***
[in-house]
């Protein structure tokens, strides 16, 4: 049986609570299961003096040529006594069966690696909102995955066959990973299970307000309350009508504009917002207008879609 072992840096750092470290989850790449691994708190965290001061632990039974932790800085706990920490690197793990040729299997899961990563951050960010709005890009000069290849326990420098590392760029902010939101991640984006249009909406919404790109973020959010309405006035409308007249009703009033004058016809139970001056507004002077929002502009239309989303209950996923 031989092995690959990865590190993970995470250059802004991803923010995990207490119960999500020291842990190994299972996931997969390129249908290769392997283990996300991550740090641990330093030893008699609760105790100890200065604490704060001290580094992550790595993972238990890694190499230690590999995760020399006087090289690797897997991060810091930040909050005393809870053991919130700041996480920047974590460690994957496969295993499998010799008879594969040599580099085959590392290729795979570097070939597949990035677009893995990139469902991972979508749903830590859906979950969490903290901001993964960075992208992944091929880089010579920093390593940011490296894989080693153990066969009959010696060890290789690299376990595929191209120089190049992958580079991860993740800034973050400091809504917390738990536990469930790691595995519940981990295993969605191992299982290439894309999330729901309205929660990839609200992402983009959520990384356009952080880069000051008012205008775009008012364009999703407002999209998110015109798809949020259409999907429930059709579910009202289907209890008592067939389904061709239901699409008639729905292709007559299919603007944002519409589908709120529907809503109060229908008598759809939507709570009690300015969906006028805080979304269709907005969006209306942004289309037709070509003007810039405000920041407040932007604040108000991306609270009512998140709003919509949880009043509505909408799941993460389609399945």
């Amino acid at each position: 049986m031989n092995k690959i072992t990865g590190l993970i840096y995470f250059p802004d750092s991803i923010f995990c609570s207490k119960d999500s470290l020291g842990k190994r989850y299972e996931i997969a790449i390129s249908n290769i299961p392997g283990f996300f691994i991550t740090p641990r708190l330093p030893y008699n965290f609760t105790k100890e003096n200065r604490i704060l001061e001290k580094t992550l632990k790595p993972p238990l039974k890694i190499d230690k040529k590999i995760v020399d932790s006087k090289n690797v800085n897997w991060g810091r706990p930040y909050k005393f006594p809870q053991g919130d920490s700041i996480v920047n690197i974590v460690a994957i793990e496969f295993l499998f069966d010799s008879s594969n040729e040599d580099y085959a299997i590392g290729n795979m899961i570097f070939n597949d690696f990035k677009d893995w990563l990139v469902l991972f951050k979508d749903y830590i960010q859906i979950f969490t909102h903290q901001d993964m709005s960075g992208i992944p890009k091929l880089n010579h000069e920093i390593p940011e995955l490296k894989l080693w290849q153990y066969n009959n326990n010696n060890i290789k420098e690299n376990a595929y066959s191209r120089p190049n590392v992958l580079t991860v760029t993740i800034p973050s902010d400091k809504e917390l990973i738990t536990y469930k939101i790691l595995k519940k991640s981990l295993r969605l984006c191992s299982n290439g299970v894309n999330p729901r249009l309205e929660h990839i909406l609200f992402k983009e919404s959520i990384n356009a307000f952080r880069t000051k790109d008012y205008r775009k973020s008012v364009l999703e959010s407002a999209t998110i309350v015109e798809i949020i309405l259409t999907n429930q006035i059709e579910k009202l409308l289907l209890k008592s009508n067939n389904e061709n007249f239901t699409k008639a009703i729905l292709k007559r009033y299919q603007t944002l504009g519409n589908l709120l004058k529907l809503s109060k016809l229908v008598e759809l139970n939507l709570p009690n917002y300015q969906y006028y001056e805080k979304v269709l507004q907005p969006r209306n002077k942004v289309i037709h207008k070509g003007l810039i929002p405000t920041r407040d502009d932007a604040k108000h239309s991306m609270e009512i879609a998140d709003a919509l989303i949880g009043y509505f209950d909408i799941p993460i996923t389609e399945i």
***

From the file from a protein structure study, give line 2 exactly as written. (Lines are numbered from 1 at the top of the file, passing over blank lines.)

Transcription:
């Protein structure tokens, strides 16, 4: 049986609570299961003096040529006594069966690696909102995955066959990973299970307000309350009508504009917002207008879609 072992840096750092470290989850790449691994708190965290001061632990039974932790800085706990920490690197793990040729299997899961990563951050960010709005890009000069290849326990420098590392760029902010939101991640984006249009909406919404790109973020959010309405006035409308007249009703009033004058016809139970001056507004002077929002502009239309989303209950996923 031989092995690959990865590190993970995470250059802004991803923010995990207490119960999500020291842990190994299972996931997969390129249908290769392997283990996300991550740090641990330093030893008699609760105790100890200065604490704060001290580094992550790595993972238990890694190499230690590999995760020399006087090289690797897997991060810091930040909050005393809870053991919130700041996480920047974590460690994957496969295993499998010799008879594969040599580099085959590392290729795979570097070939597949990035677009893995990139469902991972979508749903830590859906979950969490903290901001993964960075992208992944091929880089010579920093390593940011490296894989080693153990066969009959010696060890290789690299376990595929191209120089190049992958580079991860993740800034973050400091809504917390738990536990469930790691595995519940981990295993969605191992299982290439894309999330729901309205929660990839609200992402983009959520990384356009952080880069000051008012205008775009008012364009999703407002999209998110015109798809949020259409999907429930059709579910009202289907209890008592067939389904061709239901699409008639729905292709007559299919603007944002519409589908709120529907809503109060229908008598759809939507709570009690300015969906006028805080979304269709907005969006209306942004289309037709070509003007810039405000920041407040932007604040108000991306609270009512998140709003919509949880009043509505909408799941993460389609399945």